UNITED STATES COURT OF VETERANS APPEALS
MARIANNE COLE, APPELLANT
EDWARD J. DERWINSKI, SECRETARY OF VETERANS AFFAIRS, APPELLEE.
On Appeal from the Board of Veterans’ Appeals
(Submitted September 23, 1991 Decided May 11, 1992 )
Marianne Cole, pro se.
Raoul L. Carroll, General Counsel, Barry M. Tapp, Assistant General Counsel, Pamela L. Wood, Deputy Assistant General Counsel, and David W. Engel were on the brief for the appellee.
Before KRAMER, HOLDAWAY, and IVERS, Associate Judges.
KRAMER, Associate Judge: The appellant, Marianne Cole, appeals from a July 24, 1989, Board of Veterans’ Appeals (BVA) decision which denied her Restored Entitlement Program for Survivors (REPS) benefits for the period of July 1987 through June 1988. After review of the record and briefs of the parties, the Court holds that the regulations upon which the BVA relied in its decision are in conflict with the statutory authority for the REPS program, and that therefore both the regulations and the BVA decision must be set aside pursuant to 38 U.S.C. § 7261(a)(3)(C) (formerly § 4061(a)(3)(C)) for being in excess of statutory authority.
Since January 1, 1957, United States military personnel have participated in, and thus been eligible for benefits from, the Social Security system. Servicemen’s and Veterans Survivor Benefits Act, Pub.L. No. 84-881, ch 837, 70 Stat. 857 (1956). Among these benefits are the so called “mother’s benefits,” which provide monthly aid payments to a child’s surviving parent in order to assist in the care for that child. 42 U.S.C. § 402(g) (1988). Although these benefits were originally available to the surviving parent until the child reached 18 years of age, Congress modified this program as part of the Omnibus Budget Reconciliation Act of 1981, by lowering the age at which the payments were discontinued from 18 to 16 years of age. Pub. L. No. 97-35, § 2205, 95 Stat. 837 (1981).
On December 21, 1982, Congress, concerned that by lowering the cutoff age for mother’s benefits it had inadvertently “reneged” on a “commitment made to the men and woman who endured the unique hardships of military service,” 128 Cong. Rec. S15122 (daily ed. Dec. 16, 1982) (statement of Sen. Quayle), enacted REPS, Pub. L. No. 97-377, § 156, 96 Stat. 1920 (1982). REPS provided, inter alia, for the payment to the surviving spouses of certain former members of the Armed Forces benefits comparable to the discontinued mother’s benefits. These new REPS benefits were to “serve to replace the social security benefits terminated by . . . the Omnibus Budget Reconciliation Act of 1981, which had [previously] been widely used to recruit people and to induce them to remain in the military.” 128 Cong. Rec. S15121 (daily ed. Dec. 16, 1982) (statement of Sen. Quayle) REPS was not, however, intended to grant any new benefits beyond that which had been taken away.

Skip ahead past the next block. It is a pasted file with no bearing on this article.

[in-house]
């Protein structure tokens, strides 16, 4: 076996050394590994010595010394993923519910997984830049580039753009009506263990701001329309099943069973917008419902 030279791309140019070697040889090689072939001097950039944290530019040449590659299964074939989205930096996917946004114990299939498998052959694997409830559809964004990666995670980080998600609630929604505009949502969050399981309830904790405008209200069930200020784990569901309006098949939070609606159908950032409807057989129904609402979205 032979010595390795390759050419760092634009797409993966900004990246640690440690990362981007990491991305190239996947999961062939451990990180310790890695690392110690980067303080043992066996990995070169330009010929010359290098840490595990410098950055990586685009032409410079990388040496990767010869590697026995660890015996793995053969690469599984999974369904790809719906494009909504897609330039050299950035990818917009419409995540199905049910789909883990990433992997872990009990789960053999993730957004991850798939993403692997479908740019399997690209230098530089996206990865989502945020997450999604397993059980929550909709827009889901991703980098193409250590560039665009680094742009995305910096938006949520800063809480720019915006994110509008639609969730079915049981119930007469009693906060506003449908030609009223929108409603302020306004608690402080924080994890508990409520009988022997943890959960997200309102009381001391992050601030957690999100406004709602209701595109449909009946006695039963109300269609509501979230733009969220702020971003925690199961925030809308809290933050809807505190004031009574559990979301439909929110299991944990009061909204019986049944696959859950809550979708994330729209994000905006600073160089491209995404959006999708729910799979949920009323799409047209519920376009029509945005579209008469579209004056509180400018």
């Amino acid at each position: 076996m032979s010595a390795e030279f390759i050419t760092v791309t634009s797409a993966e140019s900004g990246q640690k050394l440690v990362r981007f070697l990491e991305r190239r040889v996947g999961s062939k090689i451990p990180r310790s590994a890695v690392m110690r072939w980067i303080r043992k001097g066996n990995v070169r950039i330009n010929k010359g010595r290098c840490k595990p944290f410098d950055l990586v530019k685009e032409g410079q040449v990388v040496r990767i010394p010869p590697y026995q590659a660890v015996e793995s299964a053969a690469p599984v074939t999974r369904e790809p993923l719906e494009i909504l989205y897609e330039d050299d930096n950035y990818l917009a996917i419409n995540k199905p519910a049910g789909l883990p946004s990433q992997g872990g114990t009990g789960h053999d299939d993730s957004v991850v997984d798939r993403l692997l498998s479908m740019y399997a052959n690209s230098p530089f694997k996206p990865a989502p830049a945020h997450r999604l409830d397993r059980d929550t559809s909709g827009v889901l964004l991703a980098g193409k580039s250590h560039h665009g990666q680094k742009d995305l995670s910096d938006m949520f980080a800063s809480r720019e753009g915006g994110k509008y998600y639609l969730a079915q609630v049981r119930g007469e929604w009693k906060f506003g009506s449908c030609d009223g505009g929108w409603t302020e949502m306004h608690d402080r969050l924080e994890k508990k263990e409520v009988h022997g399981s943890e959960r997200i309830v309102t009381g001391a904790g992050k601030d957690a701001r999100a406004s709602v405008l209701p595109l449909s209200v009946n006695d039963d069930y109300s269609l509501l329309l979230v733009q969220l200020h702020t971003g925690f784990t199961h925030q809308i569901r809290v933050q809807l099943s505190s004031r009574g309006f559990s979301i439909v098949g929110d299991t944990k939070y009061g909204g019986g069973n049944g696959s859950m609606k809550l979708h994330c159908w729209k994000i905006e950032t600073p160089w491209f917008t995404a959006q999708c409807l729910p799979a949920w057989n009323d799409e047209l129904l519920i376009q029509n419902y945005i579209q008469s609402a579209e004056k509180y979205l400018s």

The appellant’s husband, William A. Cole, retired from the United States Army in 1972, after more than 20 years of active duty service. During this time, he and the appellant had three sons, the last of which, Christopher Cole, was born July 18, 1971. On August 5, 1975, William Cole died as the result of a disability incurred in service.
On July 18, 1987, Christopher Cole reached 16 years of age, and, pursuant to 42 U.S.C. § 402(s)(1) (1988), the appellant’s social security mother’s benefits were terminated. Although she was now entitled to REPS benefits, the appellant did not apply for them until July 25, 1988, more than a year after her son’s sixteenth birthday. The St. Louis, Missouri, Department of Veterans Affairs (VA) Regional Office (RO) subsequently granted the appellant REPS benefits, but effective only as of July 1988, the month of her original application.
On October 8, 1988, the appellant wrote a letter to then President Ronald Reagan stating that she believed her REPS benefits should have been made effective as of July 1987, the month in which her youngest son turned 16 years of age. This letter was eventually referred to the St. Louis RO, where it was received on January 3, 1989, and treated as a Notice of Disagreement (NOD). (This NOD is sufficient to establish this Court’s jurisdiction over this appeal. Magula v. Derwinski, 1 Vet.App. 76, 78 (1990) (effective date of an NOD is the date of receipt by the RO).)